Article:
The motor grader control set-up is an important aspect of the operator experience. John Deere offers three types of control styles – traditional mechanical ‘antler rack’ controls, armrest mounted fingertip controls and dual joystick controls – while each style include a steering wheel. “In sub-Saharan Africa, there is still a strong preference for the traditional mechanical antler rack controls, due to their simplicity and operators’ familiarity with this style from experience on previous machines,” says Van Tine. “However, the beauty of fingertip controls is they are arranged in the industry standard pattern on each side of the steering wheel, so adapting from traditional controls to fingertip controls is intuitive for operators.”
Case CE offers piano control levers on its three models – the 845B, 865B and 885B – the configuration which operators in Africa and the Middle East are most familiar with, notes Barnard. “The machine is quite nicely set up. We’ve got a large and comfortable cab that gives the operator great visibility on to the mouldboard and the wider site so he can get his accuracy right.”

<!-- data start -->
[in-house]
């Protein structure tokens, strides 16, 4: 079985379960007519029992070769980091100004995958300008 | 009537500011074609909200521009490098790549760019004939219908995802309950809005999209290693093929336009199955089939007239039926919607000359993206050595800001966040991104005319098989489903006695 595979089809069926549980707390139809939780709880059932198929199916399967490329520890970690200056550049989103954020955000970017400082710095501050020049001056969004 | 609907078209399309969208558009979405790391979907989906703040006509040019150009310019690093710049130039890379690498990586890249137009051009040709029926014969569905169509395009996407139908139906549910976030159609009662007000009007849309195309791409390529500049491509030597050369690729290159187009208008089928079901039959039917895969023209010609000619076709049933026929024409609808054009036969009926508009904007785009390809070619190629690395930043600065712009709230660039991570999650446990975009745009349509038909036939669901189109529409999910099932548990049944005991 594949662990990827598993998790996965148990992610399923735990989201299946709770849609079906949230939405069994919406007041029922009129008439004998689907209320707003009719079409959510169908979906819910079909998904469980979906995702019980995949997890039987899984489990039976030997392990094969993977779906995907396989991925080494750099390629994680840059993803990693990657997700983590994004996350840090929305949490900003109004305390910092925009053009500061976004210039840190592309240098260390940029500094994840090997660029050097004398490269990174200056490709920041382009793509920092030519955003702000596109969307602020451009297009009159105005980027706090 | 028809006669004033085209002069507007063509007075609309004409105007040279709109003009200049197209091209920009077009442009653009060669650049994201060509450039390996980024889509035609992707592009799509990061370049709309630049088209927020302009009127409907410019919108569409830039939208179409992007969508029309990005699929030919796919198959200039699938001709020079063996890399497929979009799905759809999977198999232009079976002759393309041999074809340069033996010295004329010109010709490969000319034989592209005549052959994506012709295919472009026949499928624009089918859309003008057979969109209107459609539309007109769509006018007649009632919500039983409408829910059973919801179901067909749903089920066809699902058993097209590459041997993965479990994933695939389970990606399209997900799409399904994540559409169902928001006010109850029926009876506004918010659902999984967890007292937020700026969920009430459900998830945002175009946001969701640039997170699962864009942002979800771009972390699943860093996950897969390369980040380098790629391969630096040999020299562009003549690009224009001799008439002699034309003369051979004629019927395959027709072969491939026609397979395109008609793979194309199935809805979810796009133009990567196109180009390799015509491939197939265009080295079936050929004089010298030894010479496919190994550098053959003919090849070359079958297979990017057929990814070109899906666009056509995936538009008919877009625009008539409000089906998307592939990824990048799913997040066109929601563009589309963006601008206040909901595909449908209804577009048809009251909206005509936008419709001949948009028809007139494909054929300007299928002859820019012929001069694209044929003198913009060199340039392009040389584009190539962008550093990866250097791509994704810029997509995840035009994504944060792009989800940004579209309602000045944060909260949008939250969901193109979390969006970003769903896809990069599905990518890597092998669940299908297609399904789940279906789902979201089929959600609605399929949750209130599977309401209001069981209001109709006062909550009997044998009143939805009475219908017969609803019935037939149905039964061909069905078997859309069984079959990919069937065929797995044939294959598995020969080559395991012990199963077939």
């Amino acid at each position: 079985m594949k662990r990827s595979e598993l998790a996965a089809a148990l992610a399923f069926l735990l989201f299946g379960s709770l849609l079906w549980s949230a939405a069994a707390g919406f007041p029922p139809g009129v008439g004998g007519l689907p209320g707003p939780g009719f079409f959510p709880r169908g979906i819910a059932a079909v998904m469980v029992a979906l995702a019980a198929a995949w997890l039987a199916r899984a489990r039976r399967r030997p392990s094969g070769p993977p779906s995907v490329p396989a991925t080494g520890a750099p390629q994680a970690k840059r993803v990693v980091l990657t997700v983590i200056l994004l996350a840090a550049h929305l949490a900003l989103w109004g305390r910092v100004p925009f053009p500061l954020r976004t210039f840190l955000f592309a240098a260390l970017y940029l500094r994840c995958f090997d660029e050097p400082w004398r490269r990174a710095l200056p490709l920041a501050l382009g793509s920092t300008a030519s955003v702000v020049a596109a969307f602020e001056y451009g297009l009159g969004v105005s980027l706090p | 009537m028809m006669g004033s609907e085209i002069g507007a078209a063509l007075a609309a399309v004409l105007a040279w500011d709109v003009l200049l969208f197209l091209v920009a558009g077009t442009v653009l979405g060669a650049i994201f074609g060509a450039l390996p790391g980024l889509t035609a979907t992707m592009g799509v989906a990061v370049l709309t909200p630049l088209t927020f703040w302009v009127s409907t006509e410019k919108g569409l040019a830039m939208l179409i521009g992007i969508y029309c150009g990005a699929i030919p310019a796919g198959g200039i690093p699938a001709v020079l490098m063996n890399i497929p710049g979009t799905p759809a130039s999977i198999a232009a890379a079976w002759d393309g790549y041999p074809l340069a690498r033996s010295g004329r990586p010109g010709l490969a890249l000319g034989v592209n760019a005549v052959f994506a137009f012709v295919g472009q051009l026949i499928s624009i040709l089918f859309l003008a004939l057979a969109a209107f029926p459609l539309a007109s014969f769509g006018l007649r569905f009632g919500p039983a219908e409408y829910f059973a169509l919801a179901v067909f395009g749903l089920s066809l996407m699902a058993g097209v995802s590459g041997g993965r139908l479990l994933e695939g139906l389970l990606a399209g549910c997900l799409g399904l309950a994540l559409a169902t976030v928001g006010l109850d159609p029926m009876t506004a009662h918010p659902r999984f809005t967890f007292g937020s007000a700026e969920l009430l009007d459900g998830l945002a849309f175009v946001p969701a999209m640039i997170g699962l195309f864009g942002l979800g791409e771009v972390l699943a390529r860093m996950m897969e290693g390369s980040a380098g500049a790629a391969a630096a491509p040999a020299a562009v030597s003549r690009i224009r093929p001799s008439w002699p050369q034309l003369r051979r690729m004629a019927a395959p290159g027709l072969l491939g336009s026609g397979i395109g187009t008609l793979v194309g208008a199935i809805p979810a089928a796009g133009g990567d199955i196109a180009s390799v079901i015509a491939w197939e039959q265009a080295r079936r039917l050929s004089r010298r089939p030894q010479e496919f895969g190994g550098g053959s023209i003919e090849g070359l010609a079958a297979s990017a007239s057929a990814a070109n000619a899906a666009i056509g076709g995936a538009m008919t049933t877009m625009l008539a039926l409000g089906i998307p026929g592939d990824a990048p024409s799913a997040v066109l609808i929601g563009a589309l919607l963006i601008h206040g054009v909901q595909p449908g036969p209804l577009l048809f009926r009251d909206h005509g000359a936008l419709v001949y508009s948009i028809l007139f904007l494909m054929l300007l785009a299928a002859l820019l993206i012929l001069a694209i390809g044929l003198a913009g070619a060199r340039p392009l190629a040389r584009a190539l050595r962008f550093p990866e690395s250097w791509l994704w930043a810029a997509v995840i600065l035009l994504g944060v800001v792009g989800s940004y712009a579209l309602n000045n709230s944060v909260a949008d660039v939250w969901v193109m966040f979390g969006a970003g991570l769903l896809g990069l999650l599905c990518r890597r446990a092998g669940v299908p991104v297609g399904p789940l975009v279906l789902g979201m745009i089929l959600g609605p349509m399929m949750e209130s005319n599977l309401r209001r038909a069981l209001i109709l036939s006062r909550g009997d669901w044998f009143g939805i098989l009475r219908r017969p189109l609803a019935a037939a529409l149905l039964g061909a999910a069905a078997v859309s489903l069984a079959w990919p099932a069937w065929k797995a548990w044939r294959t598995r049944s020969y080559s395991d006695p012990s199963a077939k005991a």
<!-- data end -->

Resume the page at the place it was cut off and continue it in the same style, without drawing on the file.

Key features of the Case CE B-series graders include a heavy duty boxed frame design for the A-frame drawbar, supporting the circle with a wide stance, increasing the life of the circle and the drawbar components; externally driven circle teeth that are insensitive to shocks, are easier to clean and provide a larger contact area to avoid component wear and for greater leverage when turning the blade under load; and a multiradius blade to allow more efficient and continuous cutting, mixing and rolling. “We’ve given the machine quite a bit of horsepower that allows us now to get the Newton metres up and get the machine rolling nicely,” says Barnard.